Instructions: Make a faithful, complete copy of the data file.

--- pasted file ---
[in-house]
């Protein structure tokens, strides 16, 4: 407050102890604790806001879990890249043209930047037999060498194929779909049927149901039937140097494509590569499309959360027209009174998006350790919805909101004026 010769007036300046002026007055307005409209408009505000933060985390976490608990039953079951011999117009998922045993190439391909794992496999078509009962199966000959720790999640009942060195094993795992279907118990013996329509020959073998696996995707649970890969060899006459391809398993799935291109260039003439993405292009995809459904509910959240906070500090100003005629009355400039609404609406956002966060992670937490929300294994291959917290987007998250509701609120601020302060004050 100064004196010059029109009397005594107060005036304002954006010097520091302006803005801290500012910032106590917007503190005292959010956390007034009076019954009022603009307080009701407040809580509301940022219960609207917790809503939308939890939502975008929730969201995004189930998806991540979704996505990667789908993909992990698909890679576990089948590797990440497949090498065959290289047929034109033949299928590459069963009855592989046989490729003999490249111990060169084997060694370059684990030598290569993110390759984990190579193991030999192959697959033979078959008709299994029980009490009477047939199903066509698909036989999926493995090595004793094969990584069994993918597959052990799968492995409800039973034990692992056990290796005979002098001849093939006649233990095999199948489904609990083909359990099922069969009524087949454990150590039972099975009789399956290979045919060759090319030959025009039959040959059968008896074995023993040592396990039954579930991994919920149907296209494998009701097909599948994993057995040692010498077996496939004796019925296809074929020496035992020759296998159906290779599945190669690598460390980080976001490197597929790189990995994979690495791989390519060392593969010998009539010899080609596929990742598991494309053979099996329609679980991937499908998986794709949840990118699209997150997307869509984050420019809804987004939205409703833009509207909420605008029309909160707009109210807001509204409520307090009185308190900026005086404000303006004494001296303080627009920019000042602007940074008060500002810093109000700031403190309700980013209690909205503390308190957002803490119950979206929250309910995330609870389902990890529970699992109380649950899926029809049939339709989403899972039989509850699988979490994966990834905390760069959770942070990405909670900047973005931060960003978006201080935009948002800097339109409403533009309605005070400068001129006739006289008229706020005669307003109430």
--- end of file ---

[in-house]
């Protein structure tokens, strides 16, 4: 407050102890604790806001879990890249043209930047037999060498194929779909049927149901039937140097494509590569499309959360027209009174998006350790919805909101004026 010769007036300046002026007055307005409209408009505000933060985390976490608990039953079951011999117009998922045993190439391909794992496999078509009962199966000959720790999640009942060195094993795992279907118990013996329509020959073998696996995707649970890969060899006459391809398993799935291109260039003439993405292009995809459904509910959240906070500090100003005629009355400039609404609406956002966060992670937490929300294994291959917290987007998250509701609120601020302060004050 100064004196010059029109009397005594107060005036304002954006010097520091302006803005801290500012910032106590917007503190005292959010956390007034009076019954009022603009307080009701407040809580509301940022219960609207917790809503939308939890939502975008929730969201995004189930998806991540979704996505990667789908993909992990698909890679576990089948590797990440497949090498065959290289047929034109033949299928590459069963009855592989046989490729003999490249111990060169084997060694370059684990030598290569993110390759984990190579193991030999192959697959033979078959008709299994029980009490009477047939199903066509698909036989999926493995090595004793094969990584069994993918597959052990799968492995409800039973034990692992056990290796005979002098001849093939006649233990095999199948489904609990083909359990099922069969009524087949454990150590039972099975009789399956290979045919060759090319030959025009039959040959059968008896074995023993040592396990039954579930991994919920149907296209494998009701097909599948994993057995040692010498077996496939004796019925296809074929020496035992020759296998159906290779599945190669690598460390980080976001490197597929790189990995994979690495791989390519060392593969010998009539010899080609596929990742598991494309053979099996329609679980991937499908998986794709949840990118699209997150997307869509984050420019809804987004939205409703833009509207909420605008029309909160707009109210807001509204409520307090009185308190900026005086404000303006004494001296303080627009920019000042602007940074008060500002810093109000700031403190309700980013209690909205503390308190957002803490119950979206929250309910995330609870389902990890529970699992109380649950899926029809049939339709989403899972039989509850699988979490994966990834905390760069959770942070990405909670900047973005931060960003978006201080935009948002800097339109409403533009309605005070400068001129006739006289008229706020005669307003109430």